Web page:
Martin Simons offers an intriguing vision of a dystopic future in Cities at Sea.
Set thousands of years in the future, Cities presents a planet Earth ravaged by the impact of climate change, war and desolation. Three-quarters of the planet is covered with water; the world’s population centers are essentially navigable cities held afloat on rafts. Orwellian authority figures keep track of every citizen via wrist terminals.
This setting serves as the backdrop for the central story. Sal is a young woman from the Sydney raft who’s looking for a fundamental transformation, a way to escape the bleak world of floating cities and central authority figures. She connects with Jezzy, a scientist who has discovered a way to genetically modify humans so that they can breathe underwater.
That basic premise offers plenty of potential intrigue. Simon’s narrative vision seems to be to meld the work of George Orwell and Aldous Huxley with the grittiness of the Mad Max film series and the basic dynamic of the ill-fated film Waterworld.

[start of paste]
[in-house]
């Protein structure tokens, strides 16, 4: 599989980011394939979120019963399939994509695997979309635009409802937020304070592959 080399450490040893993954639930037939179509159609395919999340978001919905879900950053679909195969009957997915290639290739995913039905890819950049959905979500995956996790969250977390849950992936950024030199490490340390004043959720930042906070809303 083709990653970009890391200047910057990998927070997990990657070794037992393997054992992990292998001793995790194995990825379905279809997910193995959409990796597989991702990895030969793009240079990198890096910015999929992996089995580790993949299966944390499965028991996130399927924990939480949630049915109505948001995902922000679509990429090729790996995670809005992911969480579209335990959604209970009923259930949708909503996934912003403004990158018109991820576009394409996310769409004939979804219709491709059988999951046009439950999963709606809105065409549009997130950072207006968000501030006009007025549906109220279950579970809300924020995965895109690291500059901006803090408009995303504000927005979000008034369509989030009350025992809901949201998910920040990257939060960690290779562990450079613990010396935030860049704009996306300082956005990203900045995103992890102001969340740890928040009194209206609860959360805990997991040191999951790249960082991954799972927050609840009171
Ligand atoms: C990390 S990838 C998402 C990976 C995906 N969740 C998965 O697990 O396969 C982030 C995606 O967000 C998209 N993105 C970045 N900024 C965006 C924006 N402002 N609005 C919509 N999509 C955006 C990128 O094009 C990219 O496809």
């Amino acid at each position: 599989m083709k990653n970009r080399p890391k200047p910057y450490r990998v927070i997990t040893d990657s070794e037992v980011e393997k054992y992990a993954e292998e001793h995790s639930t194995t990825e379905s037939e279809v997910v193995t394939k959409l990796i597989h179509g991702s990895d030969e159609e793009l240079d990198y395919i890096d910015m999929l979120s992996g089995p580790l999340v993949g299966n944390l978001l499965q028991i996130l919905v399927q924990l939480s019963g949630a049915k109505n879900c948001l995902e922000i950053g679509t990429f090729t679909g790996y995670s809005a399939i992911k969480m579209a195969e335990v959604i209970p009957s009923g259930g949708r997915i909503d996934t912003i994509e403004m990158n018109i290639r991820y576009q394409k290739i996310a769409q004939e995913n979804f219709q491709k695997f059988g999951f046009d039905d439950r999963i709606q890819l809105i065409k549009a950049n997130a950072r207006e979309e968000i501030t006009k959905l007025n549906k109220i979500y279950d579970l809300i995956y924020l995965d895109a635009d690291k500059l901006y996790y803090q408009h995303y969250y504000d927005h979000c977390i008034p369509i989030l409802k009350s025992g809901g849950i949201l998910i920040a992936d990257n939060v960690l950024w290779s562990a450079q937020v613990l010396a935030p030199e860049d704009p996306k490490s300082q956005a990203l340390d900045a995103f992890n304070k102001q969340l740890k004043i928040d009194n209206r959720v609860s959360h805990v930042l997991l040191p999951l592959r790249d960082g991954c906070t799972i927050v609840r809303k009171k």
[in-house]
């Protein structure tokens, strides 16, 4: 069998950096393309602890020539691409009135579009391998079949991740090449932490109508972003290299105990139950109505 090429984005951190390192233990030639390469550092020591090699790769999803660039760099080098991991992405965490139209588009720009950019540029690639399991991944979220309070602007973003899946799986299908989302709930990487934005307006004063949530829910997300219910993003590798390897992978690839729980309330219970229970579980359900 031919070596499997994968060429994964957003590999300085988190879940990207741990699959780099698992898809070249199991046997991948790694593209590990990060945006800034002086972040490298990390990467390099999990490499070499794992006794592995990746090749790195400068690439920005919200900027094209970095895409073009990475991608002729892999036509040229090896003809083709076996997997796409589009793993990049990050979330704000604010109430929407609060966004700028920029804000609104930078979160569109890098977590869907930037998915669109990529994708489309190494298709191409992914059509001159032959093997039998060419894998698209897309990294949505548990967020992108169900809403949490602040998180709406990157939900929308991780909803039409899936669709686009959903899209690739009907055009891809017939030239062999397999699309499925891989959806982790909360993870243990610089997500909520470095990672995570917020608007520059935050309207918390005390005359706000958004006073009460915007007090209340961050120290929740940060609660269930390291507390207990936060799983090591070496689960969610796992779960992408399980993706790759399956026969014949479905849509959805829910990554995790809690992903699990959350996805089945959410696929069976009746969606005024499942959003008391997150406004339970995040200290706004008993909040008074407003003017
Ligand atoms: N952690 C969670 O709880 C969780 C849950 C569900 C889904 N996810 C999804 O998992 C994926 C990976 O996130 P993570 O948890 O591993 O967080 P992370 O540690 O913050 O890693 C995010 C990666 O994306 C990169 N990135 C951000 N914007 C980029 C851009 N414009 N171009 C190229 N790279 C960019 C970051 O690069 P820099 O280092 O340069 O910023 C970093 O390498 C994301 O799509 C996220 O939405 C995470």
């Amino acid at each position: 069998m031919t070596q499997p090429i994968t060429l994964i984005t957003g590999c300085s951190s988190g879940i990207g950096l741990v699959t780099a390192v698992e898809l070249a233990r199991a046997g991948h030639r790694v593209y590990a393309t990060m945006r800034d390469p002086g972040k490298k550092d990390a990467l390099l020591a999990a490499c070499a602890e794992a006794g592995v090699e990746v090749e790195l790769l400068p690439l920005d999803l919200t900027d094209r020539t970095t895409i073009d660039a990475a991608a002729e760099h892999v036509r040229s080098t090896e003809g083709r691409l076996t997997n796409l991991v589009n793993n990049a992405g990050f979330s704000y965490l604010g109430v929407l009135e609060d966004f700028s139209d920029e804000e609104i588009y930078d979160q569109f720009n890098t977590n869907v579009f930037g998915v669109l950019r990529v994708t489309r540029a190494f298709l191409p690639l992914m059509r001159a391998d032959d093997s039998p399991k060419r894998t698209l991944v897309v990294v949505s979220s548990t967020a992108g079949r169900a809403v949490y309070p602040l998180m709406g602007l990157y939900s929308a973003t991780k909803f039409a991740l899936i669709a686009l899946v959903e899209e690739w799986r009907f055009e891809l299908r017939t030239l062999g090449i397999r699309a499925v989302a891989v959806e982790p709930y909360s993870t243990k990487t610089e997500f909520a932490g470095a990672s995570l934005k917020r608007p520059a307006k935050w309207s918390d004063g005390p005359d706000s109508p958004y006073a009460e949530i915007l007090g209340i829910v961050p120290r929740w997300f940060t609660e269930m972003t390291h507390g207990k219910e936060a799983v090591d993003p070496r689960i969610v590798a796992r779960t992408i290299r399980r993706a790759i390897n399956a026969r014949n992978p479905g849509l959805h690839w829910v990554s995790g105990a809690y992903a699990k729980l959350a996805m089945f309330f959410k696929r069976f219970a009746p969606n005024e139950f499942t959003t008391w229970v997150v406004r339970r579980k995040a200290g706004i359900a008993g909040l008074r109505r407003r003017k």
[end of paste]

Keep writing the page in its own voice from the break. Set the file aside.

Unfortunately, the author has a hard time moving from a promising premise to an effective and compelling story. The focus of the book veers from Sal’s travails to stretches focused on the floating cities themselves, and Sal’s quest to find a new world never fully finds its impact. Simons’ narrative style is clinical to a pernicious degree – the dry prose and simplistic sentence structures (“It was a brief meeting. The verdict was settled.”) fail to bring the action alive or give readers any true attachment to the characters.
The unfortunate result is a book that fails to fully exploit its potential. While Simons offers a well-researched view into an interesting, albeit depressing, future, the author fails to turn that promise into a truly compelling story. Fans of dystopian science fiction may find worthwhile moments here, but many will have a hard time persevering past the first few chapters.
Also available as an ebook.